3. Nicewonger, Todd E. ; McNair, Lisa D. ; Fritz, Stacey (Ed.) At the start of the pandemic, the editors of this annotated bibliography initiated a remote (i.e., largely virtual) ethnographic research project that investigated how COVID-19 was impacting off-site modular construction practices in Alaska Native communities. Many of these communities are located off the road system and thus face not only dramatically higher costs but multiple logistical challenges in securing licensed tradesmen and construction crews and in shipping building supplies and equipment to their communities. These barriers, as well as the region’s long winters and short building seasons, complicate the construction of homes and related infrastructure projects. Historically, these communities have also grappled with inadequate housing, including severe overcrowding and poor-quality building stock that is rarely designed for northern Alaska’s climate (Marino 2015). Moreover, state and federal bureaucracies and their associated funding opportunities often further complicate home building by failing to accommodate the digital divide in rural Alaska and the cultural values and practices of Native communities.[1] It is not surprising, then, that as we were conducting fieldwork for this project, we began hearing stories about these issues and about how the restrictions caused by the pandemic were further exacerbating them. Amidst these stories, we learned about how modular home construction was being imagined as a possible means for addressing both the complications caused by the pandemic and the need for housing in the region (McKinstry 2021). As a result, we began to investigate how modular construction practices were figuring into emergent responses to housing needs in Alaska communities. We soon realized that we needed to broaden our focus to capture a variety of prefabricated building methods that are often colloquially or idiomatically referred to as “modular.” This included a range of prefabricated building systems (e.g., manufactured, volumetric modular, system-built, and Quonset huts and other reused military buildings[2]). Our further questions about prefabricated housing in the region became the basis for this annotated bibliography. Thus, while this bibliography is one of multiple methods used to investigate these issues, it played a significant role in guiding our research and helped us bring together the diverse perspectives we were hearing from our interviews with building experts in the region and the wider debates that were circulating in the media and, to a lesser degree, in academia. The actual research for each of three sections was carried out by graduate students Lauren Criss-Carboy and Laura Supple.[3] They worked with us to identify source materials and their hard work led to the team identifying three themes that cover intersecting topics related to housing security in Alaska during the pandemic. The source materials collected in these sections can be used in a variety of ways depending on what readers are interested in exploring, including insights into debates on housing security in the region as the pandemic was unfolding (2021-2022). The bibliography can also be used as a tool for thinking about the relational aspects of these themes or the diversity of ways in which information on housing was circulating during the pandemic (and the implications that may have had on community well-being and preparedness). That said, this bibliography is not a comprehensive analysis. Instead, by bringing these three sections together with one another to provide a snapshot of what was happening at that time, it provides a critical jumping off point for scholars working on these issues. The first section focuses on how modular housing figured into pandemic responses to housing needs. In exploring this issue, author Laura Supple attends to both state and national perspectives as part of a broader effort to situate Alaska issues with modular housing in relation to wider national trends. This led to the identification of multiple kinds of literature, ranging from published articles to publicly circulated memos, blog posts, and presentations. These materials are important source materials that will likely fade in the vastness of the Internet and thus may help provide researchers with specific insights into how off-site modular construction was used – and perhaps hyped – to address pandemic concerns over housing, which in turn may raise wider questions about how networks, institutions, and historical experiences with modular construction are organized and positioned to respond to major societal disruptions like the pandemic. As Supple pointed out, most of the material identified in this review speaks to national issues and only a scattering of examples was identified that reflect on the Alaskan context. The second section gathers a diverse set of communications exploring housing security and homelessness in the region. The lack of adequate, healthy housing in remote Alaska communities, often referred to as Alaska’s housing crisis, is well-documented and preceded the pandemic (Guy 2020). As the pandemic unfolded, journalists and other writers reported on the immense stress that was placed on already taxed housing resources in these communities (Smith 2020; Lerner 2021). The resulting picture led the editors to describe in their work how housing security in the region exists along a spectrum that includes poor quality housing as well as various forms of houselessness including, particularly relevant for the context, “hidden homelessness” (Hope 2020; Rogers 2020). The term houseless is a revised notion of homelessness because it captures a richer array of both permanent and temporary forms of housing precarity that people may experience in a region (Christensen et al. 2107). By identifying sources that reflect on the multiple forms of housing insecurity that people were facing, this section highlights the forms of disparity that complicated pandemic responses. Moreover, this section underscores ingenuity (Graham 2019; Smith 2020; Jason and Fashant 2021) that people on the ground used to address the needs of their communities. The third section provides a snapshot from the first year of the pandemic into how CARES Act funds were allocated to Native Alaska communities and used to address housing security. This subject was extremely complicated in Alaska due to the existence of for-profit Alaska Native Corporations and disputes over eligibility for the funds impacted disbursements nationwide. The resources in this section cover that dispute, impacts of the pandemic on housing security, and efforts to use the funds for housing as well as barriers Alaska communities faced trying to secure and use the funds. In summary, this annotated bibliography provides an overview of what was happening, in real time, during the pandemic around a specific topic: housing security in largely remote Alaska Native communities. The media used by housing specialists to communicate the issues discussed here are diverse, ranging from news reports to podcasts and from blogs to journal articles. This diversity speaks to the multiple ways in which information was circulating on housing at a time when the nightly news and radio broadcasts focused heavily on national and state health updates and policy developments. Finding these materials took time, and we share them here because they illustrate why attention to housing security issues is critical for addressing crises like the pandemic. For instance, one theme that emerged out of a recent National Science Foundation workshop on COVID research in the North NSF Conference[4] was that Indigenous communities are not only recovering from the pandemic but also evaluating lessons learned to better prepare for the next one, and resilience will depend significantly on more—and more adaptable—infrastructure and greater housing security.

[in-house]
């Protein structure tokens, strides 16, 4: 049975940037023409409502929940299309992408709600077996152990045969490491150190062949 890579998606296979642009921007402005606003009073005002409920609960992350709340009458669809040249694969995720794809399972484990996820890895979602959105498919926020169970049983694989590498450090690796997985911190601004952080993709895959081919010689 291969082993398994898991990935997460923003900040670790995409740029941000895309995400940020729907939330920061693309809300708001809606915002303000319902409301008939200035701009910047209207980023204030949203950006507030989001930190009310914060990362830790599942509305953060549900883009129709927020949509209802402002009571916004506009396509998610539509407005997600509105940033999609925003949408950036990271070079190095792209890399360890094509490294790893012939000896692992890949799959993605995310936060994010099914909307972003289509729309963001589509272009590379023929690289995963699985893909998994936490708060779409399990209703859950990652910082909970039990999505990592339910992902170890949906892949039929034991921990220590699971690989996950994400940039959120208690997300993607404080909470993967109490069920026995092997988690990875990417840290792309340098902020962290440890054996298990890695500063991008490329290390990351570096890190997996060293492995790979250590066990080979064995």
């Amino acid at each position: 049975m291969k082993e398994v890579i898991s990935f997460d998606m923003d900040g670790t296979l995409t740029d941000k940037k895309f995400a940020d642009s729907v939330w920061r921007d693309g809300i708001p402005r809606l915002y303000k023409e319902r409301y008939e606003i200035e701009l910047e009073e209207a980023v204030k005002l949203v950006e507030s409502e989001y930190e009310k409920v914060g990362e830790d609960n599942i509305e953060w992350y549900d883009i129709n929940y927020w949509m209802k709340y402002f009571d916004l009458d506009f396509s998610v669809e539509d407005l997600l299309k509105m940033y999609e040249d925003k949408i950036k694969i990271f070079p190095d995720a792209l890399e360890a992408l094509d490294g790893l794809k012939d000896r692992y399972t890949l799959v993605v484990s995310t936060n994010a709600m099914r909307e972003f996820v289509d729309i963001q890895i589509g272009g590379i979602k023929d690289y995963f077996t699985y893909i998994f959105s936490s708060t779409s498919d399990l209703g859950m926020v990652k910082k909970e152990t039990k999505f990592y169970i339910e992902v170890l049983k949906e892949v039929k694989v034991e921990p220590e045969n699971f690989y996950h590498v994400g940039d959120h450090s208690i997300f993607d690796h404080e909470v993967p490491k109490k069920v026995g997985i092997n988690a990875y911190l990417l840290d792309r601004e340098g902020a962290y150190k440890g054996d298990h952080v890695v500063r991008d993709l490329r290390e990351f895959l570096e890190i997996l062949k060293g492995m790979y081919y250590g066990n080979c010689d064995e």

more » « less